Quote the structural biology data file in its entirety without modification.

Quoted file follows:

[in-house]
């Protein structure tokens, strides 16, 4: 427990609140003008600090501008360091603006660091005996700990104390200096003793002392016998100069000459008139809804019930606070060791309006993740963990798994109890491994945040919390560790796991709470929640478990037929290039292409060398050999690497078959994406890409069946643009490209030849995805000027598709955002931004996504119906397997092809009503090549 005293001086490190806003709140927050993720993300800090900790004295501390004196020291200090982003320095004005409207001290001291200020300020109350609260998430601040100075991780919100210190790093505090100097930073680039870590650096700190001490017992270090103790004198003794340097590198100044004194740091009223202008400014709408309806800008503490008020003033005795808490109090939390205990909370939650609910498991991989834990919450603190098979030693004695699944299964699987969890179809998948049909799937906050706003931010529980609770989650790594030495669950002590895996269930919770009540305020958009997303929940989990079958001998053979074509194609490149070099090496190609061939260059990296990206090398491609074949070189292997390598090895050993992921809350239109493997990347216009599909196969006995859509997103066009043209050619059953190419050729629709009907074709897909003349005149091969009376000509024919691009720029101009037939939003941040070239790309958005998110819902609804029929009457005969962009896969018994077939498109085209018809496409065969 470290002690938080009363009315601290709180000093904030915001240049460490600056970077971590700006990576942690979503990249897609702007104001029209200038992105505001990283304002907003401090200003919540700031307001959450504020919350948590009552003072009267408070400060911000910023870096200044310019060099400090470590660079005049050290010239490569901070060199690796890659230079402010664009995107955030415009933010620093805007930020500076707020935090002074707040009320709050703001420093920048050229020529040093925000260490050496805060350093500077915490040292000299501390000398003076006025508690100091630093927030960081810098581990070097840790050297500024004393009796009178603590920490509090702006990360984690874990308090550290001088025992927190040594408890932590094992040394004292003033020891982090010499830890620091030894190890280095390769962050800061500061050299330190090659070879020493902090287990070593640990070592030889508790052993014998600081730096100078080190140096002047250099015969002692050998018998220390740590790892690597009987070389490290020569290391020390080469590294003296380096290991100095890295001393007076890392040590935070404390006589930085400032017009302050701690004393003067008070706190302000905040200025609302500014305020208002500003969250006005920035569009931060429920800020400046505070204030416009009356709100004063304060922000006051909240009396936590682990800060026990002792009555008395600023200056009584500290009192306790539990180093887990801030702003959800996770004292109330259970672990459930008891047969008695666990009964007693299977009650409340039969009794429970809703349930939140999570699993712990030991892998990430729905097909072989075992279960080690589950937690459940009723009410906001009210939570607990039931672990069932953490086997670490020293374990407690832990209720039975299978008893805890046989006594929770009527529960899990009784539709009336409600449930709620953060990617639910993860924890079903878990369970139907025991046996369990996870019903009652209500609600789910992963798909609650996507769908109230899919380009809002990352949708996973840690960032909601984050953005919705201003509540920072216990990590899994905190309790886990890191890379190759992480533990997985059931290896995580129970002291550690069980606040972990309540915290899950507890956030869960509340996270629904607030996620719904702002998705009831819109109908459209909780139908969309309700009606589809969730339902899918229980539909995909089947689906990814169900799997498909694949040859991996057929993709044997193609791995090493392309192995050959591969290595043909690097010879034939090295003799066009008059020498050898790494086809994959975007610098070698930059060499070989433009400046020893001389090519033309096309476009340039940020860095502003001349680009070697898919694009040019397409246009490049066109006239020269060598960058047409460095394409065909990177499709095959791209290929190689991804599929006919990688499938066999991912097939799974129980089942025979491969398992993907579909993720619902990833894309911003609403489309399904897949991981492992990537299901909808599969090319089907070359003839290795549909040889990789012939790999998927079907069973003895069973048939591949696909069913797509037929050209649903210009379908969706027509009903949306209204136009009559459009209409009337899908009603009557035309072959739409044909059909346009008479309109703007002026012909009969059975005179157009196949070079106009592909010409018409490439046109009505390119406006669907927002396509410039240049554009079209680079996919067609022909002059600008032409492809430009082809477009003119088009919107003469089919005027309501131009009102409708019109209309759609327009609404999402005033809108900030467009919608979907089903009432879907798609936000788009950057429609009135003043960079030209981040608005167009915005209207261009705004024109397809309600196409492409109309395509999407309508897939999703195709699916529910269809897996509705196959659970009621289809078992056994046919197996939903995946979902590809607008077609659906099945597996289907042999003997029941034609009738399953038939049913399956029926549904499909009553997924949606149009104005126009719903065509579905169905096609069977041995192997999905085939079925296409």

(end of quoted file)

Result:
[in-house]
């Protein structure tokens, strides 16, 4: 427990609140003008600090501008360091603006660091005996700990104390200096003793002392016998100069000459008139809804019930606070060791309006993740963990798994109890491994945040919390560790796991709470929640478990037929290039292409060398050999690497078959994406890409069946643009490209030849995805000027598709955002931004996504119906397997092809009503090549 005293001086490190806003709140927050993720993300800090900790004295501390004196020291200090982003320095004005409207001290001291200020300020109350609260998430601040100075991780919100210190790093505090100097930073680039870590650096700190001490017992270090103790004198003794340097590198100044004194740091009223202008400014709408309806800008503490008020003033005795808490109090939390205990909370939650609910498991991989834990919450603190098979030693004695699944299964699987969890179809998948049909799937906050706003931010529980609770989650790594030495669950002590895996269930919770009540305020958009997303929940989990079958001998053979074509194609490149070099090496190609061939260059990296990206090398491609074949070189292997390598090895050993992921809350239109493997990347216009599909196969006995859509997103066009043209050619059953190419050729629709009907074709897909003349005149091969009376000509024919691009720029101009037939939003941040070239790309958005998110819902609804029929009457005969962009896969018994077939498109085209018809496409065969 470290002690938080009363009315601290709180000093904030915001240049460490600056970077971590700006990576942690979503990249897609702007104001029209200038992105505001990283304002907003401090200003919540700031307001959450504020919350948590009552003072009267408070400060911000910023870096200044310019060099400090470590660079005049050290010239490569901070060199690796890659230079402010664009995107955030415009933010620093805007930020500076707020935090002074707040009320709050703001420093920048050229020529040093925000260490050496805060350093500077915490040292000299501390000398003076006025508690100091630093927030960081810098581990070097840790050297500024004393009796009178603590920490509090702006990360984690874990308090550290001088025992927190040594408890932590094992040394004292003033020891982090010499830890620091030894190890280095390769962050800061500061050299330190090659070879020493902090287990070593640990070592030889508790052993014998600081730096100078080190140096002047250099015969002692050998018998220390740590790892690597009987070389490290020569290391020390080469590294003296380096290991100095890295001393007076890392040590935070404390006589930085400032017009302050701690004393003067008070706190302000905040200025609302500014305020208002500003969250006005920035569009931060429920800020400046505070204030416009009356709100004063304060922000006051909240009396936590682990800060026990002792009555008395600023200056009584500290009192306790539990180093887990801030702003959800996770004292109330259970672990459930008891047969008695666990009964007693299977009650409340039969009794429970809703349930939140999570699993712990030991892998990430729905097909072989075992279960080690589950937690459940009723009410906001009210939570607990039931672990069932953490086997670490020293374990407690832990209720039975299978008893805890046989006594929770009527529960899990009784539709009336409600449930709620953060990617639910993860924890079903878990369970139907025991046996369990996870019903009652209500609600789910992963798909609650996507769908109230899919380009809002990352949708996973840690960032909601984050953005919705201003509540920072216990990590899994905190309790886990890191890379190759992480533990997985059931290896995580129970002291550690069980606040972990309540915290899950507890956030869960509340996270629904607030996620719904702002998705009831819109109908459209909780139908969309309700009606589809969730339902899918229980539909995909089947689906990814169900799997498909694949040859991996057929993709044997193609791995090493392309192995050959591969290595043909690097010879034939090295003799066009008059020498050898790494086809994959975007610098070698930059060499070989433009400046020893001389090519033309096309476009340039940020860095502003001349680009070697898919694009040019397409246009490049066109006239020269060598960058047409460095394409065909990177499709095959791209290929190689991804599929006919990688499938066999991912097939799974129980089942025979491969398992993907579909993720619902990833894309911003609403489309399904897949991981492992990537299901909808599969090319089907070359003839290795549909040889990789012939790999998927079907069973003895069973048939591949696909069913797509037929050209649903210009379908969706027509009903949306209204136009009559459009209409009337899908009603009557035309072959739409044909059909346009008479309109703007002026012909009969059975005179157009196949070079106009592909010409018409490439046109009505390119406006669907927002396509410039240049554009079209680079996919067609022909002059600008032409492809430009082809477009003119088009919107003469089919005027309501131009009102409708019109209309759609327009609404999402005033809108900030467009919608979907089903009432879907798609936000788009950057429609009135003043960079030209981040608005167009915005209207261009705004024109397809309600196409492409109309395509999407309508897939999703195709699916529910269809897996509705196959659970009621289809078992056994046919197996939903995946979902590809607008077609659906099945597996289907042999003997029941034609009738399953038939049913399956029926549904499909009553997924949606149009104005126009719903065509579905169905096609069977041995192997999905085939079925296409």